Famed photographer Neil Leifer – whose iconic photography is currently on exhibit at the Sports Legend Museum – will tell you without hesitation, which of his many photographs is his favorite picture taken during his illustrious career. And it’s not one you might expect.
As an 18-year-old, Leifer used to help the disabled at Yankee Stadium on game days, then he would stick around and photograph sporting events. This afforded him the opportunity to capture the celebrated photo from what has been called the greatest football game, when in 1958 the Baltimore Colts defeated the New York Giants in overtime to win the NFL Championship. Leifer, using a Yashica Mat camera, captured the image of Alan Ameche’s crushing touchdown that earned Baltimore the victory.
Thoughtful and down-to-earth, Leifer, now 70, is unassuming as he talks about his career accomplishments. He’s traveled the world, photographing famous people and events – many of those photographs have graced the covers of Sports Illustrated and Time magazine.
Yet Leifer is not completely sure of why he has been so successful. “I had a real passion for photography,” he said. “Why I was as good at it? I don’t know.”
He remains modest about luck, saying all good photographers have to have it, and he uses his famous Muhammad Ali versus Sonny Liston boxing picture as an example. The image shows a victorious Ali pumping a gloved fist to his chest as he fiercely stands over a stunned Sonny Liston. It also displays his fellow Sports Illustrated photographer across the ring with little more than a view of Ali’s posterior.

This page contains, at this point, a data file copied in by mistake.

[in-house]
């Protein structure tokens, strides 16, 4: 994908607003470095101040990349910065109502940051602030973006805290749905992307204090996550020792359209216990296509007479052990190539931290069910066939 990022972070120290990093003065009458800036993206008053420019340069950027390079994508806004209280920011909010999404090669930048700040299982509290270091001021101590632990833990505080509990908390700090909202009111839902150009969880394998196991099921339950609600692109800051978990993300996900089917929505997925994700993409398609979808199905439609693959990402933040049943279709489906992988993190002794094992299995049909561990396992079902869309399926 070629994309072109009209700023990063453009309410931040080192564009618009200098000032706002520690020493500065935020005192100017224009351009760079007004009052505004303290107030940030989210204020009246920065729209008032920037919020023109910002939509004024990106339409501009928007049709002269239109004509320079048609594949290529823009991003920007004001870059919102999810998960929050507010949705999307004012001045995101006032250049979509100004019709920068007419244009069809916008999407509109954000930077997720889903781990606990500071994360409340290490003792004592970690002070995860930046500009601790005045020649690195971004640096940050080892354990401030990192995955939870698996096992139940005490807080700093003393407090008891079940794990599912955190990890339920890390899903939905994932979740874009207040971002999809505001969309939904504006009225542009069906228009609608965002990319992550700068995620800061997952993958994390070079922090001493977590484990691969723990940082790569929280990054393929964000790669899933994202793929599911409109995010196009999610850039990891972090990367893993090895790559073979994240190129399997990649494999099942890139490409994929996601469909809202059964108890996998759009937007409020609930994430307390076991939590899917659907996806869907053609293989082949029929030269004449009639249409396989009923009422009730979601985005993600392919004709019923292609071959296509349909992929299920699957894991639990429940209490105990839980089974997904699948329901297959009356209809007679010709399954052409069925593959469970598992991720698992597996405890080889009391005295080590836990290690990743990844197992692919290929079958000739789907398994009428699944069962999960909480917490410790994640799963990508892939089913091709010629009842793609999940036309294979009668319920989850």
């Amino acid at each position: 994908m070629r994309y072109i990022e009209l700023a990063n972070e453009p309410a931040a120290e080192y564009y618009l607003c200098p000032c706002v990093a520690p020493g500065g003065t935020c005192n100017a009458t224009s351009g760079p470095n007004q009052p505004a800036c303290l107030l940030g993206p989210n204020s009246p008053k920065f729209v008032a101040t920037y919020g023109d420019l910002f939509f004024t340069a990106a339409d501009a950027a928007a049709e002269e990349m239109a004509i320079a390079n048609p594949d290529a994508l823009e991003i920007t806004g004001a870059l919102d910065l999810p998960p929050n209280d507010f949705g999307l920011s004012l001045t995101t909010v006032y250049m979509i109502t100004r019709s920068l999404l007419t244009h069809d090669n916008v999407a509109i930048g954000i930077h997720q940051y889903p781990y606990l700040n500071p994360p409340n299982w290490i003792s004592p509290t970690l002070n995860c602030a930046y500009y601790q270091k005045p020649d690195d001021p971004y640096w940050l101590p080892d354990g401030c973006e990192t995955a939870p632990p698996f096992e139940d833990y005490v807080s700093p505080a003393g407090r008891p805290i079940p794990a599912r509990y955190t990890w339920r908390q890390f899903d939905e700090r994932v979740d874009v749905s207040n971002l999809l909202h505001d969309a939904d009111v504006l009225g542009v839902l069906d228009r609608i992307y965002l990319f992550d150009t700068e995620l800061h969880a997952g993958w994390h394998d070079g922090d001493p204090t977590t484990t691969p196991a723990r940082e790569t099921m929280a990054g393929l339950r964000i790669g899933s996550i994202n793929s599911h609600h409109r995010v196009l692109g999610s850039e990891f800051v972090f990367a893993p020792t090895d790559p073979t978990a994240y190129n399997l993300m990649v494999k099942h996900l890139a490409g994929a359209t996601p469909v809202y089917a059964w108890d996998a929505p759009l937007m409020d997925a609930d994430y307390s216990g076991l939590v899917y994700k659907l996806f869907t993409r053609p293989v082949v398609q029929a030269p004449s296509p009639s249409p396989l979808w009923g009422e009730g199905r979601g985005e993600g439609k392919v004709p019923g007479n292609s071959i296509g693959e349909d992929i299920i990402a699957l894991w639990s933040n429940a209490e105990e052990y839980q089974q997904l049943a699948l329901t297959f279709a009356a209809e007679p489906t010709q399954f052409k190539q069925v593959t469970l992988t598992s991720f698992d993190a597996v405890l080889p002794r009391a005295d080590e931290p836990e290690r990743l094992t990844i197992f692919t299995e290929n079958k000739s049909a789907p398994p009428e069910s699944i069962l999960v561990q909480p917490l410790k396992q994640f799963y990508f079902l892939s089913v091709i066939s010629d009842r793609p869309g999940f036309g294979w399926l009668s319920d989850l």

But what makes a good sports shooter rise about the average? “When you’re in the right seat at the right place at the right time the really good photographer doesn’t miss,” he explained. “I guess if you want to summarize why I’ve been successful – I haven’t missed a lot when I’ve been lucky.”
Leifer’s favorite photograph is not from the famed Ali versus Liston fight, but it does involve Ali. It was a picture taken from the rafters of the Astrodome looking down on the boxing ring during a bout with Cleveland Williams. Ali is walking cleanly to his corner as Williams lays splayed out on the white canvas ringed by spectators and press. The referee counting him out.
The reason it’s his favorite picture: “Why?” he responds. “It can never be taken again. Today the ring is a series of ads. You’d never get the clean canvas.”
The 54-picture photography exhibit “Images We Remember-The World of Neil Leifer continues through October 2014 at Sports Legends Museum. The museum will host a Behind the Lens event with Leifer September 28, where he will discuss his photography career, the transition to producing directing films and answer audience questions.